The technology used in stairlifts is rapidly evolving to provide features not possible just a few years ago. As the aging population grows, a new market is emerging and stairlift companies are coming on the scene to provide a number of improvements in safety, efficiency, and comfort making aging in place easier.
Stair Lift Rails
In the past, stairlifts were attached to the stairs and the studs in your walls, making for an intrusive installation and causing significant damage if you needed to remove the stairlift.
Today, nearly all stairlift models are attached to stronger rails and supports that only secure to your stair’s treads. This new method of installation is cleaner, faster and doesn’t result in wall damage. In some instances, a wall support bracket may be required.
Additionally, custom fitting rails are the norm now. In the past, if you needed a custom-fit stairlift, rails were designed and cut specifically to your staircase’s specifications. Today, rails are easily cut and adjusted to size in a modular format. This is especially helpful if you have a curved staircase, so rail pieces can be fit together onsite in the shape of your staircase.
Finally, hinged rails allow stairlifts to be installed in places that would otherwise be a tight fit, like if you have a doorway at the end of your staircase or an extremely narrow staircase. With a hinged rail, when the stairlift is not in use, the carrier and seat travel to the top of the stairlift, allowing part of the track to fold up and out of the way. You’ll see manual and powered hinged rail options, with the power option being raised or lowered with the push of a button. If you choose an automatic hinged rail, the lift carrier is triggered by movement and comes with safety features like a light and buzzer to let you know the lift is in motion. Likewise, a buzzer will sound if the hinge is not raised, which can be a tripping hazard.
Stair Lift Seats
Stairlifts are designed for people with mobility issues, and for some of those people, even bending down or twisting to sit in a chair can be painful.
Swivel seats: Swivel seats allow users to stand directly on the landing instead of having to twist while standing on stairs. Some swivel chairs require the user to manually turn, but some swivel automatically, making the ride even easier. Most swivel seats come with a locking feature.
Perch seats: Also new in stairlift designs today are perch seats, which sort of look like a barstool. These seats require very little bending (but of course still have a seat belt and rails for safety) and move users in an almost standing position. These are perfect for stairways that may be a little more narrow than usual, and may even fit where an older stairlift couldn’t be installed.
Stair Lift Safety
A couple of new or improved safety features are common in modern stairlifts. These include:
Start and stop: Stairlifts today are designed to start and stop gently, as opposed to the past when you’d get a fairly prominent jolt at the start, which can be painful for people with aching joints.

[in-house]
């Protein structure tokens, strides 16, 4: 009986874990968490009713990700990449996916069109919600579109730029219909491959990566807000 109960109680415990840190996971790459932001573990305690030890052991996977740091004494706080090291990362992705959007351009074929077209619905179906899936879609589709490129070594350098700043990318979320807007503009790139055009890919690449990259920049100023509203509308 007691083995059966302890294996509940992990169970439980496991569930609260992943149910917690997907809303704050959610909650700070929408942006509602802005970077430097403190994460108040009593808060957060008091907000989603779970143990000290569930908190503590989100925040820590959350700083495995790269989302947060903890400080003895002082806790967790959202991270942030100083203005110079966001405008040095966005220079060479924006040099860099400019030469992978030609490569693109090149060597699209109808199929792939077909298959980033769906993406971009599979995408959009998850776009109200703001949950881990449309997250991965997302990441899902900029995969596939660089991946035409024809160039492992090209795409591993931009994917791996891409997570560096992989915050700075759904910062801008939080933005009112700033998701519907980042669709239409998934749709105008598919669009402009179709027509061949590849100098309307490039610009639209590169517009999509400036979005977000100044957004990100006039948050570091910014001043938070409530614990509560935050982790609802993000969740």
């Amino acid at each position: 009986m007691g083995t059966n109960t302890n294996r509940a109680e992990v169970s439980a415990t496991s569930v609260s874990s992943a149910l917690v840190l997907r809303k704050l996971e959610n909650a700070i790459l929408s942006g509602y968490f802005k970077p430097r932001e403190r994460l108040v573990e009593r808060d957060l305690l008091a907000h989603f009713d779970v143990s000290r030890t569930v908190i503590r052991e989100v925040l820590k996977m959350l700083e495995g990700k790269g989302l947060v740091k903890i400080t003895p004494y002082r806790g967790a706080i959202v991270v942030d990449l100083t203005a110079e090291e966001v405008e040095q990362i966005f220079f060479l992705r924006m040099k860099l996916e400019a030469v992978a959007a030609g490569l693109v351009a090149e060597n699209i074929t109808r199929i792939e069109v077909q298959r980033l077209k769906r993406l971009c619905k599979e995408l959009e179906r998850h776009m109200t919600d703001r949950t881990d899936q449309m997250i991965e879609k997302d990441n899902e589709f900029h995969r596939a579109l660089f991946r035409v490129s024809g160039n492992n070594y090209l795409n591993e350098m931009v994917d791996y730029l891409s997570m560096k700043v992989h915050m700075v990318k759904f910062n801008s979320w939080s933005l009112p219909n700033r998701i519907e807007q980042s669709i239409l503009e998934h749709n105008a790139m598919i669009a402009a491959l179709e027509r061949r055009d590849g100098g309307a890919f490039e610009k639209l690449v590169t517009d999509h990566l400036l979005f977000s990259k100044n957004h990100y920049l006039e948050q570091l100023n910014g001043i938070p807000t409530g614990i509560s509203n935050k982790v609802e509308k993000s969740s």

Sensors: Modern stairlifts also have smart sensors in the chair’s footplate or footrest that stop if an object is detected along the path of the chair. This is a great feature for people who may have small animal companions around.
Backup battery: Stairlifts run on DC power but if the power to your home is cut off, modern stairlifts have a backup battery. The battery automatically charges when your stairlift is not in use and holds enough power for around six to eight trips.
Speed limiter: Stairlifts travel at around 0.16 to 0.34 miles per hour and are fitted with speed governors to prevent malfunctions with speed.
Pressure-sensitive operation: Many modern stairlift models come with a pressure-sensitive control, similar to a joystick. The user must hold the control for the stairlift to move and once the control is released, the stairlift stops automatically.
Stair Lift Controls and Power
A few notable improvements to how stairlifts are controlled and how they operate include:
Remote controls: Many people worry about getting stuck downstairs if their spouse or partner has previously used the stairlift to get upstairs. In the past, call buttons were installed at the top and bottom of staircases making for a more complicated installation process. Modern stairlifts come with remote controls which are held in a wall-mounted cradle.
DC power: Older stairlift models operated by using a main power supply cable that followed the chair up and down causing a tripping hazard. Thanks to DC power and motor improvements, motors are strong enough to move an adult and can be placed inside the chair with its own DC power-charged battery, eliminating trailing wires.
Weight limits: Thanks to improved stairlift rails, power and overall structure, modern stairlift models can carry a maximum weight of around 250 to 350 pounds.
The Last World on the Latest Stair Lift Technology
Stairlifts continue to improve. Today’s models make for a much smoother, safer ride, are far less permanent and damaging to walls, and can even be placed where previous models couldn’t.
Most manufacturers have showrooms where you can actually sit in different models to see which features you need. If you were researching stairlifts a few years ago and now you’re circling back to take another look, just be aware that you’ve got a number of new reasons to invest in one.